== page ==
As a professional, Seabrooks won the USBA Bantamweight title in 1987, and shortly thereafter captured the IBF World Championship belt with a devastating fifth-round knockout of Miguel Monterrano in Colombia, South America. Seabrooks successfully defended his title four times before losing to Orlando Canizales.

A classical stylist with knockout power in both hands, Seabrooks won 20 of his first 24 professional fights via the KO route.

The Charlotte native now spends most of his time working with young people; touring schools and churches all over the Southeast, delivering a positive message about staying in school and away from drugs. His future plans include opening a literacy and championship fitness center for underprivileged children in the Charlotte area.

MALCOLM DeWITT III¿ A second-generation boxer, Malcolm Sanders DeWitt III was born Oct. 23, 1933. He was a star athlete at Rivers High School in Charleston, S.C., and was awarded an athletic scholarship to the University of South Carolina for football and boxing. DeWitt convinced the football coach he was too small for the gridiron and concentrated on boxing, where he was a part of a great South Carolina boxing team with teammates such as Emmett Gurney, Chuck Davis, Allen George, Don Fortner, Jack Cassiday, Andy Sciambra, Jimmy Craven, Haywood Davis and Howard Collins.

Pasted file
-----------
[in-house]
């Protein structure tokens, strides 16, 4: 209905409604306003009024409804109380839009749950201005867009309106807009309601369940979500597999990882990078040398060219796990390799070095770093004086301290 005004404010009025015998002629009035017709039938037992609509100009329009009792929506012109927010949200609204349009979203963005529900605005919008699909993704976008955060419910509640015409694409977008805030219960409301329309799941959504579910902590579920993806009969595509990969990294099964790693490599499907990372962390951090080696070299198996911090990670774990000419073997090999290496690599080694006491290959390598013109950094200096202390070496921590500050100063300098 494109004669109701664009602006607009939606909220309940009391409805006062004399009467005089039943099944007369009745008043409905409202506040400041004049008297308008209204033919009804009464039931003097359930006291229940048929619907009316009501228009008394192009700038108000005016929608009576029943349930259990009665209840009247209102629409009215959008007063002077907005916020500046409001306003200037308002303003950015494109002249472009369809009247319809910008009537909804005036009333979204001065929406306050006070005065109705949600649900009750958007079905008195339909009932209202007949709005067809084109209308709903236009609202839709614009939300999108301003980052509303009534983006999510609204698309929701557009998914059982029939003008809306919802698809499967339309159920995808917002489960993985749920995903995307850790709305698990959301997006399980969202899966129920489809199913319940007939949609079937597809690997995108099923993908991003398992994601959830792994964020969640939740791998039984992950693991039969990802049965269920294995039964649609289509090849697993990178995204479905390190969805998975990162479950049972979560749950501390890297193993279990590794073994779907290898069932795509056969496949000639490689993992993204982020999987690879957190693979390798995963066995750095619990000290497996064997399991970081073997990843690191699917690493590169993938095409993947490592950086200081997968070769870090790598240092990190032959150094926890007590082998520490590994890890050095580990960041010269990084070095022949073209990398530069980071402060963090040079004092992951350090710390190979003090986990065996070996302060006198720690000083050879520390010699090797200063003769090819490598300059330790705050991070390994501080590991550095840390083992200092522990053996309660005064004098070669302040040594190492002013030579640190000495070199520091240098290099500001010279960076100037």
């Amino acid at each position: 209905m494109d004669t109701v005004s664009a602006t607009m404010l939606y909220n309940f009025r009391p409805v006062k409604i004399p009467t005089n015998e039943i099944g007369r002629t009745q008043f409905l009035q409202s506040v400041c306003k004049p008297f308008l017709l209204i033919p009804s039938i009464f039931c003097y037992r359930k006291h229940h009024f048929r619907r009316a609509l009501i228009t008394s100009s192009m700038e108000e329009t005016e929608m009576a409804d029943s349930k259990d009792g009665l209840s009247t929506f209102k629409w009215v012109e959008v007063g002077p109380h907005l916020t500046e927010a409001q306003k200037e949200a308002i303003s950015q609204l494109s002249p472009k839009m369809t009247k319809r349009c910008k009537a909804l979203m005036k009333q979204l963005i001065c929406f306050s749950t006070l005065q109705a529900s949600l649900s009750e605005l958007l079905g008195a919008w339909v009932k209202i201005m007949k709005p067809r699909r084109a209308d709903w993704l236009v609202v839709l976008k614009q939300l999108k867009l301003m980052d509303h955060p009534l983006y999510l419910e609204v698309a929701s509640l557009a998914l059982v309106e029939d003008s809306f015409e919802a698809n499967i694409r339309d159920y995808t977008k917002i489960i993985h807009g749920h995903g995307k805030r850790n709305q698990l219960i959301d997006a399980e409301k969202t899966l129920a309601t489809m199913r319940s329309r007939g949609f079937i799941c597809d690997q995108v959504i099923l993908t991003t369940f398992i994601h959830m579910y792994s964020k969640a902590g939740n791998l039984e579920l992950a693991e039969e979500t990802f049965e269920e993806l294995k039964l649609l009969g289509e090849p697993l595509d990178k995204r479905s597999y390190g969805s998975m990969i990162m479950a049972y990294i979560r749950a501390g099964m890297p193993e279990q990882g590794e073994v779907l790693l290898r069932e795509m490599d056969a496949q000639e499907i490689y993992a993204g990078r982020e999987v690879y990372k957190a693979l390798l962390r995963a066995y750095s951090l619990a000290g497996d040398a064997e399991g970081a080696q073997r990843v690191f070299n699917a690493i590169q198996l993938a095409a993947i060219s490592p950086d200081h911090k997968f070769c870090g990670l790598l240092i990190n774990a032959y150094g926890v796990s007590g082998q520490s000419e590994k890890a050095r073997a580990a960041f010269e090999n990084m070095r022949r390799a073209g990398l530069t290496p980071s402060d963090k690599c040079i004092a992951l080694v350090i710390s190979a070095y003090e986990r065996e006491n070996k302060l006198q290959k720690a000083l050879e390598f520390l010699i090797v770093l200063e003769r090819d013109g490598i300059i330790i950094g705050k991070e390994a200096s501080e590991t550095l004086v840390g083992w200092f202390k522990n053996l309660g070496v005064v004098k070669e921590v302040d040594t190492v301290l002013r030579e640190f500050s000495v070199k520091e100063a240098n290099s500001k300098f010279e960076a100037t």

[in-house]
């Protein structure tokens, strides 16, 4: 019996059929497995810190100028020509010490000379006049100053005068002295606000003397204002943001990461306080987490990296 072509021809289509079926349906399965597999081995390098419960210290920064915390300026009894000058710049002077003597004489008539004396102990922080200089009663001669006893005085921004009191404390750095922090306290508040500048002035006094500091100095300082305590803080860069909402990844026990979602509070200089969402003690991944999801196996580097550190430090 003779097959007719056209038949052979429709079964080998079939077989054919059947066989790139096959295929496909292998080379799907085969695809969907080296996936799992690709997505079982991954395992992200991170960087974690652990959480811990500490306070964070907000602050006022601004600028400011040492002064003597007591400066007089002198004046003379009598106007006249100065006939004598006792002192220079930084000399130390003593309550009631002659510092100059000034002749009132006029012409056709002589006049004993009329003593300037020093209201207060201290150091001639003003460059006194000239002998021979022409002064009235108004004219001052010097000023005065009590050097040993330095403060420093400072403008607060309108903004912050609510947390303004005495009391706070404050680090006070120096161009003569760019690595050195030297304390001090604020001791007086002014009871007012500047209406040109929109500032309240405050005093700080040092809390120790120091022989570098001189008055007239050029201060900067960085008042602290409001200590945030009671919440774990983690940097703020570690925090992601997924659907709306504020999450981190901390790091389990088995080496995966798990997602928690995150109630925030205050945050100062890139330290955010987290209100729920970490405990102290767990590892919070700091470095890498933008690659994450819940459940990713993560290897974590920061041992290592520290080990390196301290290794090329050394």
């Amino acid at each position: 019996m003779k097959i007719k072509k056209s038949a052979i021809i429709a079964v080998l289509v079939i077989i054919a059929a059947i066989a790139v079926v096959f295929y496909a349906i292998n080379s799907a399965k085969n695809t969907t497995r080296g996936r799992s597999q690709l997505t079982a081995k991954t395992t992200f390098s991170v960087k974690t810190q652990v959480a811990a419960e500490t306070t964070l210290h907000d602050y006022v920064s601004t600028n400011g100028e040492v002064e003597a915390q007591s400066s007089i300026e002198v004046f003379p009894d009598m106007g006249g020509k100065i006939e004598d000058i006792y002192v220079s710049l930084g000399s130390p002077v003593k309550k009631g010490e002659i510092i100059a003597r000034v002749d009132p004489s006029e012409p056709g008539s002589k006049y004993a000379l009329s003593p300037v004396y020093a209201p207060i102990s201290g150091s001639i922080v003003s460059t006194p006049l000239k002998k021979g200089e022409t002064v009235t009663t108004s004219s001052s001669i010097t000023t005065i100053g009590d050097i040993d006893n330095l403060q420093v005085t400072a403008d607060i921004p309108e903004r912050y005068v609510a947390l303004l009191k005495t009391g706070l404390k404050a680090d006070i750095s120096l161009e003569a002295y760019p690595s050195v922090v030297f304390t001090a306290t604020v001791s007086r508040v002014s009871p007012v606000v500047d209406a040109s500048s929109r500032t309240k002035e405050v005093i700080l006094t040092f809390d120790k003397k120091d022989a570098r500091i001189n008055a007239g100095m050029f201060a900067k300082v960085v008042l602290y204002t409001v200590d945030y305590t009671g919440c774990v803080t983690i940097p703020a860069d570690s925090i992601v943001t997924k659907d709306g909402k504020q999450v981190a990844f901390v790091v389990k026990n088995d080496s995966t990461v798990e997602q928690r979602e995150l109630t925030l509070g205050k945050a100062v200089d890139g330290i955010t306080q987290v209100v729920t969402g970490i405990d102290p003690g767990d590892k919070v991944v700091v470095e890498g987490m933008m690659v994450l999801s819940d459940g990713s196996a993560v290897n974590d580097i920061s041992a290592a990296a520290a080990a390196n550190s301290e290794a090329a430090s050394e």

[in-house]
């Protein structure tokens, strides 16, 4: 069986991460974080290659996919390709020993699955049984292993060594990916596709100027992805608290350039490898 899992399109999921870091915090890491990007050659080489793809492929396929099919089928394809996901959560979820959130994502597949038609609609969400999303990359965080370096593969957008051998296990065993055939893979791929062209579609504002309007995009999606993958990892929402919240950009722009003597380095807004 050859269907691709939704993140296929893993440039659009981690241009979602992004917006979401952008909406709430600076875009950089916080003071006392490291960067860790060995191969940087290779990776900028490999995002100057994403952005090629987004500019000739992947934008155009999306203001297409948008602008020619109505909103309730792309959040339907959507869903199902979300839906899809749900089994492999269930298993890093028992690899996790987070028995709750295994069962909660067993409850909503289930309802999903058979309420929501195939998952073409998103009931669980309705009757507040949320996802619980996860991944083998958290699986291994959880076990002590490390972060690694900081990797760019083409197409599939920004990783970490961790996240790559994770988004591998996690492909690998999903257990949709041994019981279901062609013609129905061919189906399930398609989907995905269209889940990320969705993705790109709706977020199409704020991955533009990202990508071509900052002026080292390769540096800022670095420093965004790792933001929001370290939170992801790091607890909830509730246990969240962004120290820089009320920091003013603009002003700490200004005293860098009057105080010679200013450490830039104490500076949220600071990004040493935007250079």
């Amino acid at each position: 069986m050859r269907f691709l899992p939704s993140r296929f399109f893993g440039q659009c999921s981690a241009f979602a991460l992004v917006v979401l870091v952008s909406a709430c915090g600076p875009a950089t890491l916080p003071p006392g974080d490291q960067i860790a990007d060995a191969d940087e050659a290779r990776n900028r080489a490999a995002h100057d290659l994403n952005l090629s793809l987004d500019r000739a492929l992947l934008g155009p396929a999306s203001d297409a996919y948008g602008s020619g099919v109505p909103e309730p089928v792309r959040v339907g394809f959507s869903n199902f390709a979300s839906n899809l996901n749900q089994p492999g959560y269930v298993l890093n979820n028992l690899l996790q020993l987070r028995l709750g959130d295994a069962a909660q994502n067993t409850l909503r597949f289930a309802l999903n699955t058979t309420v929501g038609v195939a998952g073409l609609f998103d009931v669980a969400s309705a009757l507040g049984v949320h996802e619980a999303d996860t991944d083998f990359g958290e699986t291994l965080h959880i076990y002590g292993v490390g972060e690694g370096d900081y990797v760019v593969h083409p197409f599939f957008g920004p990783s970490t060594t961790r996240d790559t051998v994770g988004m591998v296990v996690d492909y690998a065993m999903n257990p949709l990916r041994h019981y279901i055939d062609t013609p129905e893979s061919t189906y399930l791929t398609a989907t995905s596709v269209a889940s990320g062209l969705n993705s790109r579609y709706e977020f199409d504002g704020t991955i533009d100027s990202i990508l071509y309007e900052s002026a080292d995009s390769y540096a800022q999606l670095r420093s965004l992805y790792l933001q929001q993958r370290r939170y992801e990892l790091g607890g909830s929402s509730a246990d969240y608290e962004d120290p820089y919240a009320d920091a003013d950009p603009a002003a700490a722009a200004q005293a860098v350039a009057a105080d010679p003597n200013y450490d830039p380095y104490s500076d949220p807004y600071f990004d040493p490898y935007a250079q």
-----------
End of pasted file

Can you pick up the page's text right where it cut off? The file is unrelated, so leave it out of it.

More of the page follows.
After a successful amateur career, DeWitt enjoyed a short yet productive career as a pro. After only 10 professional fights, Uncle Sam called and he entered the U.S. Army. Discharged in 1956, he went back to USC, but decided to give up a promising professional boxing career at the urging of his wife.